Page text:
Acorn Squash Ramen, #SundaySupper

Squirrels scamper around Boulder, Colorado. They dart in and around and up trees. I even saw one squirrel nibbling a nut. Or maybe it was an acorn. Sly ninja moves to capture close-ups of the cuties on film are no match for the masters of escape. Perhaps the squirrels are skittish because they’re hoarding food. 



Are you looking for an acorn Mr. Squirrel?


Fall temps are fully evident in Boulder. "Tis the season for the richly hued green and orange acorn-shaped squash. As this Sunday Supper Twitter chat revolves around squash, Japanese kabocha initially jumped into my mind. (See below for your invite to this always fun chat.) But local markets won’t see the yummy baked with brown sugar and butter Japanese kabocha until winter. 



A few images from Boulder including a photo of
a friendly cat who followed me on a walk.


Destiny or serendipity introduced me to the acorn squash. (Did you know National Acorn Squash Day is September 7th?) These beauties would’ve been brilliant simply baked with splashes of oil and soy sauce. (Of course, I scooped out the seeds first.) 



Acorn squash halves turn out to be ideal ramen noodle bowls!


However, I do love ramen noodles. So, I slipped in scrumptious lightly fried Japanese ramen noodles and veggies into the wells of the acorn squash halves. 



 


Pulling this hearty fall meal together is a no-brainer. Most American markets sell ramen noodles and Japanese daikon radish today. Scallions, carrots and broccoli are staples in any supermarket large and small. Go ahead. Pull out those sweaters and get ready to dive into a wonderful fusion of Japanese, American and fall flavors!

Acorn Squash Ramen

Lovely plain with or without additional soy sauce. The acorn squash stands alone in yumminess. Baked for an hour, the acorn squash meat is soft but not mushy. The squash meat also blends well with the not-too-soft, not-too-hard, just right (hello Golidlocks!) ramen noodles, veggies and soy sauce. Scallions add a pleasant bite.

Ingredients: 

  • 1 acorn squash
  • 1 tablespoon canola oil
  • 3 teaspoons soy sauce
  • Sprinkles of salt and pepper
  • 1 package of ramen noodles (without the instant seasoned soup)
  • ¼ cup daikon radish (about 5 small slices, quartered)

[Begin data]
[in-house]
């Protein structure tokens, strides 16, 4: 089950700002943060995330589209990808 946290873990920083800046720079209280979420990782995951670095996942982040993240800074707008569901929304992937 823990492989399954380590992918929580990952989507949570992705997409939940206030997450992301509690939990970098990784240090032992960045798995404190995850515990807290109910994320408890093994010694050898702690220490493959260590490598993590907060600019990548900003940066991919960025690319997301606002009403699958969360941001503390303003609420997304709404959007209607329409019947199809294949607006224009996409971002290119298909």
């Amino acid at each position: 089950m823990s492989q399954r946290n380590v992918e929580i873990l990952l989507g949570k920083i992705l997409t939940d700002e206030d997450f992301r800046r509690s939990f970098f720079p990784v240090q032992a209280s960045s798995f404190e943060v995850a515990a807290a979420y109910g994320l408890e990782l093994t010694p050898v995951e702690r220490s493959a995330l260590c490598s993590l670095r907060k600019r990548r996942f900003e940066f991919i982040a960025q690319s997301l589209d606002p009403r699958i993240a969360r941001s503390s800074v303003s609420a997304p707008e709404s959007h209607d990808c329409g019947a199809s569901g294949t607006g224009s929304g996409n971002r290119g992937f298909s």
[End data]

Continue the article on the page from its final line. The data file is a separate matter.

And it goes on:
• ¼ cup sliced carrot medallions (about the size of US nickels)
  • 1 small broccoli head shredded into small florets
  • 3 tablespoons canola oil
  • 3-3½ tablespoons soy sauce
  • ¼ cup firm tofu cubes (Feel free to substitute bacon or your favorite protein.)
  • 2 scallion bulbs, chopped

Directions: 

Spilt an acorn squash vertically. Rub the oil and soy sauce on and into the two halves of the squash. Bake in a 350-degree oven for 1 hour.

Place the ramen noodles, daikon radish, carrots and broccoli florets Into a pan of boiling water for 5 minutes. Or until you can gently separate the noodles and the veggies are no longer hard. (Make sure all the ingredients are covered in water.) Do not add the seasoned soup packet from the ramen package.

Drain the water from the pan with ramen noodles and veggies. Sprinkle the oil and soy sauce over the ingredients. Continuously (gently) stirring, fry the ramen noodles and veggies over medium heat.

Divide the ramen and veggies into the acorn squash bowls. Garnish with tofu and scallions, if desired. Enjoy with additional soy sauce and black or Japanese togarashi chili pepper to taste.

Ninja Note: Soy sauce eliminates the need for salt. (Unless you are using low sodium soy sauce.)

Today’s SundaySupper hosts are Alice of A Mama, Baby & Shar-pei and Christy of Confessions of a Culinary Diva. They are a dynamite duo whose vast knowledge of cuisine covers many continents. I’m ever grateful to Alice for sharing the wonderful fact that Wilton’s cake decorating classes are now available in Tokyo. I’m very appreciative of Christy, too. She's opened my eyes to the joys of cilantro ice cream! The recipes below will also tantalize your taste buds.

Starters – Appetizers & Cocktails:

Pickles & Relish:

Soups & Salads:

Main Dishes

Side Dishes:

Sweets to Start or End the Day:

Sunday Supper MovementJoin the #SundaySupper conversation on twitter on Sunday! We tweet throughout the day and share recipes from all over the world. Our weekly chat starts at 7:00 pm ET. Follow the #SundaySupper hashtag and remember to include it in your tweets to join in the chat. To get more great Sunday Supper Recipes, visit our website or check out our Pinterest board. Would you like to join the Sunday Supper Movement? It’s easy. You can sign up by clicking here: Sunday Supper Movement.  

Wishing you a splendid fall which is colored with riches for your spirit!

The Ninja Baker

© ™ Watkinson 2012

The Ninja Baker has guest blogged and contributed recipes to numerous food sites. These additional recipes can be found here.

 

 

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